"We learned about our different churches but didn't experience the progress in race relationships we sought," Bishop Kinlow said.

Also in the 1990s, the Greater Spokane Association of Evangelicals worked to form a Mission Spokane organization with leadership shared by him and and Tom Starr. It lasted several years after Tom's death in 2001.

As a pastor, he continually joined efforts to increase Black leadership and visibility in schools, in the police department and in the job market.

"We wanted the schools to hire more Black counselors, teachers and principals and had some success," he added.

Holy Temple COGIC has worked to present the Gospel of Christ and has been faithful to this mission, Bishop Kinlow said.

Because of the church's seating capacity, it has been used since 2004 as the place for gathering for the annual Martin Luther King Jr. Day worship service, which the Spokane Ministers' Fellowship organizes each year as a fundraiser for the Martin Luther King Jr. Community Center.

Bishop Kinlow did prison ministry for about 20 years in Airway Heights. Currently the elders and missionaries at Holy Temple continue this ministry.

"Some felons turned their lives around after they accepted Christ," he said. "We helped some reduce their sentences and achieve early release because of our relationship with them.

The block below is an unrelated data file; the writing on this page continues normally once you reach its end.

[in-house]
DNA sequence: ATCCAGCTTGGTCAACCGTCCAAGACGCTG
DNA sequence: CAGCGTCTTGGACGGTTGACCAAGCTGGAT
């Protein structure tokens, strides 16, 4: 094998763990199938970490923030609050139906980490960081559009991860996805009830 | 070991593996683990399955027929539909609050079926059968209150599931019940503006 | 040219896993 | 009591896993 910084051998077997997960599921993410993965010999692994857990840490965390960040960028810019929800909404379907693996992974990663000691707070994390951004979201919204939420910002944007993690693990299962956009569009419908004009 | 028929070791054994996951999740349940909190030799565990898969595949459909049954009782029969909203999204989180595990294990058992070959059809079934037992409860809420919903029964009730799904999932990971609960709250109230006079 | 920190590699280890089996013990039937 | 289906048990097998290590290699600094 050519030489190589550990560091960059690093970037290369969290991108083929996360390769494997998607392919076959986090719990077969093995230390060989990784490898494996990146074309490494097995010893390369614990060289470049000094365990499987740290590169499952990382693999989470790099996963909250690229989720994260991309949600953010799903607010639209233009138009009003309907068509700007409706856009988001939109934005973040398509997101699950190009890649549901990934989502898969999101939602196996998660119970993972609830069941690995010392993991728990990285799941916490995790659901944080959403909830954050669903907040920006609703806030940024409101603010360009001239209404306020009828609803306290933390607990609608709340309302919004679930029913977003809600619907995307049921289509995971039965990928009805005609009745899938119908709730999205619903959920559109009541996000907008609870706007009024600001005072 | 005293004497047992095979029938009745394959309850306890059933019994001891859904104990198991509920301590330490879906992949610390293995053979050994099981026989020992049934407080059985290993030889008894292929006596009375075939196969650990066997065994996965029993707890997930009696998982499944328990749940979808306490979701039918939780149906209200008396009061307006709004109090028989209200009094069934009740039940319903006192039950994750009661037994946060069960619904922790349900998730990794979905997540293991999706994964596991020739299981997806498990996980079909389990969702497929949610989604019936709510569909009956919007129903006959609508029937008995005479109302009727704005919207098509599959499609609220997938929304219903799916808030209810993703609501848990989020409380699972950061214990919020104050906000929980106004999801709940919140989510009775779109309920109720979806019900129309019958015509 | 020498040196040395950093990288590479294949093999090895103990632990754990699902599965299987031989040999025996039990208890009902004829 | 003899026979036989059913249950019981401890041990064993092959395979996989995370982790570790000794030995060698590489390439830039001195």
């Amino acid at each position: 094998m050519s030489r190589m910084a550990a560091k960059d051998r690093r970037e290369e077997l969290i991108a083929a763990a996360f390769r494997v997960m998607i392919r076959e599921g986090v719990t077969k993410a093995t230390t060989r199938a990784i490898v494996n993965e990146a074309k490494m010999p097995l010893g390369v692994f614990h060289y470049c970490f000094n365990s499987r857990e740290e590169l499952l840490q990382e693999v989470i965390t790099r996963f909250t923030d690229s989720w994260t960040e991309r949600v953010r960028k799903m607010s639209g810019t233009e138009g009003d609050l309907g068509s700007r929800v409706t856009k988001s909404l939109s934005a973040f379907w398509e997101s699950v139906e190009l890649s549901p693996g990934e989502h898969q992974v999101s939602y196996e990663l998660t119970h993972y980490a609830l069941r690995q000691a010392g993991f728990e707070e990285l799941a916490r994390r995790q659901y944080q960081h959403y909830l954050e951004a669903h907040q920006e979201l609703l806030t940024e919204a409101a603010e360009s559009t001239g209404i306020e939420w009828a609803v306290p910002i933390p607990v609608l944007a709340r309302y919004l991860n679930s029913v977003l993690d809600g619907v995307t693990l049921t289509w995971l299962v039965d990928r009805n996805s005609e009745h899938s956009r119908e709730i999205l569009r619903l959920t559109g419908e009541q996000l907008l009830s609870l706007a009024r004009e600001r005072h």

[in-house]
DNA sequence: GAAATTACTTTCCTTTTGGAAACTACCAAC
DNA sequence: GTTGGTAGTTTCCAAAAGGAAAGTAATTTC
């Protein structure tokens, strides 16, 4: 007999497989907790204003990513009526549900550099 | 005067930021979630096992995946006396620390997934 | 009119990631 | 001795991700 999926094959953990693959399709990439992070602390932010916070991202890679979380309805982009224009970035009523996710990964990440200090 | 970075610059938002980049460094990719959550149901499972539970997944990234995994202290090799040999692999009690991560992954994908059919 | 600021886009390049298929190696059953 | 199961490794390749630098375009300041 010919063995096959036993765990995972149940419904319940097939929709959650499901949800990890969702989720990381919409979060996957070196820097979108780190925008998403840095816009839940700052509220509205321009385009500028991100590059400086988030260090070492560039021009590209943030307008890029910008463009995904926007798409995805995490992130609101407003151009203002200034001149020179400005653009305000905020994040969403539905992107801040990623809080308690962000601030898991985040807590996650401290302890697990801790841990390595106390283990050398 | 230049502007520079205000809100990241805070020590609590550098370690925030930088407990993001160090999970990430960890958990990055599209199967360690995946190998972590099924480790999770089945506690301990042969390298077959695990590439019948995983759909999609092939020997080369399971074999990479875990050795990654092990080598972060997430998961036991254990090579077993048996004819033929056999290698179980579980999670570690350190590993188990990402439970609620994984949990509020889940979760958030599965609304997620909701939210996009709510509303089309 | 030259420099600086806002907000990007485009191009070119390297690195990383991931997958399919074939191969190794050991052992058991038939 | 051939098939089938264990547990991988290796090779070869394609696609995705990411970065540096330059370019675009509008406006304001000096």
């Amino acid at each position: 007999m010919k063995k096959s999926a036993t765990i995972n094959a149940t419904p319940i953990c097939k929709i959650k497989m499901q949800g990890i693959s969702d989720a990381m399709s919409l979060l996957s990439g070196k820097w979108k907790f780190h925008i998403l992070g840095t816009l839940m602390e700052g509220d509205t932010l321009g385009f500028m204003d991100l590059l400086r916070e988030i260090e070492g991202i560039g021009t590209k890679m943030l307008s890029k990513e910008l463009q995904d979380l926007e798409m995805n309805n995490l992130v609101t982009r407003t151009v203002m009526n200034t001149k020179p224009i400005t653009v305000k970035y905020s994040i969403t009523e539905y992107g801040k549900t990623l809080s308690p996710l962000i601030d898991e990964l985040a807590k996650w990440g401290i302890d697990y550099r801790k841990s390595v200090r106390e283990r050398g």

"Some became active in the church and productive members of society," he added.

Working with Ezra is Elder Wayne Washington, who was trained in-house and appointed as assistant pastor three years ago. Two others, Elder Tommy Whitman and Elder Marvin White, also work in ministry with him.

Many members who came to Spokane with the Air Force and different colleges stayed.

Bishop Kinlow, who grew up in Arkansas, moved to Tacoma with his family. There he met Eleise, his wife of 60 years. Not only has she supported his ministry, but she has also organized women's retreats that have drawn women from across the United States and sparked some of them to start their own ministries.

"I'm grateful for what God has done in my life, for a southern boy from Dumas, Ark., to be picked as bishop, one of the highest offices in the church," he said. "I have been in the Church of God in Christ all my life, but initially did not see ministry in my future."

During some of his early years of ministry in Spokane, he worked as an engineer with IBM. He retired in 1985 after 17 years and focused on ministry full time.

Three of the Kinlow's six children are active in church. One son in Seattle plays keyboard at a church. One daughter is married to a minister and lives in Atlanta. A second daughter, Yolanda, is choir director at Holy Temple. Their other sons include one who paints houses, one who lives in Seattle and one who died in a car accident.

"We have 13 grandchildren and eight great grandchildren. We are a close family, often traveling back and forth between Tacoma and here," he said.

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Copyright@ The Fig Tree, March 2024